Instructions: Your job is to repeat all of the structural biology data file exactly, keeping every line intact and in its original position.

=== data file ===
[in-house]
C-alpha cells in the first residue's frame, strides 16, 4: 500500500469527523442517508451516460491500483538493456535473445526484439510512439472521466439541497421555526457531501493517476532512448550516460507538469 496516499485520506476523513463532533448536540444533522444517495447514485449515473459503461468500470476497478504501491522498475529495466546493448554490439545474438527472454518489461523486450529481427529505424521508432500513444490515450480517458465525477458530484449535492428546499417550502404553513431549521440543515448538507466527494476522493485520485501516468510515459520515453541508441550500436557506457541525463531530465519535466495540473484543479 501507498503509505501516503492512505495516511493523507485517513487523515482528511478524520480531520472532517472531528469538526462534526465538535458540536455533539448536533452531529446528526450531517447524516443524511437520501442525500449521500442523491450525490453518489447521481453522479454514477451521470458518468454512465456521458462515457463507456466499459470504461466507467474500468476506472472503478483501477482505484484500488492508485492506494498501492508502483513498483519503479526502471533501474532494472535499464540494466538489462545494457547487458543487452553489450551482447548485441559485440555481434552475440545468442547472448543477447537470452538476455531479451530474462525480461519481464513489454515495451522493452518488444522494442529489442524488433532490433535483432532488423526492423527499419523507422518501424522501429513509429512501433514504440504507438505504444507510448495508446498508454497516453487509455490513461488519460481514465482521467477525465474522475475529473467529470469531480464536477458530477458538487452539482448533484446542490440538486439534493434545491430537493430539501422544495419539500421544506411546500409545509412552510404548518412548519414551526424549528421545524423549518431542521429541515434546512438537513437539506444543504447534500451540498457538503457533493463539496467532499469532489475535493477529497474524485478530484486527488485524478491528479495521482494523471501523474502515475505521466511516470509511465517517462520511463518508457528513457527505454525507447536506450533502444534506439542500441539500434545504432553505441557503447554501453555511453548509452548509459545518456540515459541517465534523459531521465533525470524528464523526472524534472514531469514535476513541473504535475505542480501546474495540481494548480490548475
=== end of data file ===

[in-house]
C-alpha cells in the first residue's frame, strides 16, 4: 500500500469527523442517508451516460491500483538493456535473445526484439510512439472521466439541497421555526457531501493517476532512448550516460507538469 496516499485520506476523513463532533448536540444533522444517495447514485449515473459503461468500470476497478504501491522498475529495466546493448554490439545474438527472454518489461523486450529481427529505424521508432500513444490515450480517458465525477458530484449535492428546499417550502404553513431549521440543515448538507466527494476522493485520485501516468510515459520515453541508441550500436557506457541525463531530465519535466495540473484543479 501507498503509505501516503492512505495516511493523507485517513487523515482528511478524520480531520472532517472531528469538526462534526465538535458540536455533539448536533452531529446528526450531517447524516443524511437520501442525500449521500442523491450525490453518489447521481453522479454514477451521470458518468454512465456521458462515457463507456466499459470504461466507467474500468476506472472503478483501477482505484484500488492508485492506494498501492508502483513498483519503479526502471533501474532494472535499464540494466538489462545494457547487458543487452553489450551482447548485441559485440555481434552475440545468442547472448543477447537470452538476455531479451530474462525480461519481464513489454515495451522493452518488444522494442529489442524488433532490433535483432532488423526492423527499419523507422518501424522501429513509429512501433514504440504507438505504444507510448495508446498508454497516453487509455490513461488519460481514465482521467477525465474522475475529473467529470469531480464536477458530477458538487452539482448533484446542490440538486439534493434545491430537493430539501422544495419539500421544506411546500409545509412552510404548518412548519414551526424549528421545524423549518431542521429541515434546512438537513437539506444543504447534500451540498457538503457533493463539496467532499469532489475535493477529497474524485478530484486527488485524478491528479495521482494523471501523474502515475505521466511516470509511465517517462520511463518508457528513457527505454525507447536506450533502444534506439542500441539500434545504432553505441557503447554501453555511453548509452548509459545518456540515459541517465534523459531521465533525470524528464523526472524534472514531469514535476513541473504535475505542480501546474495540481494548480490548475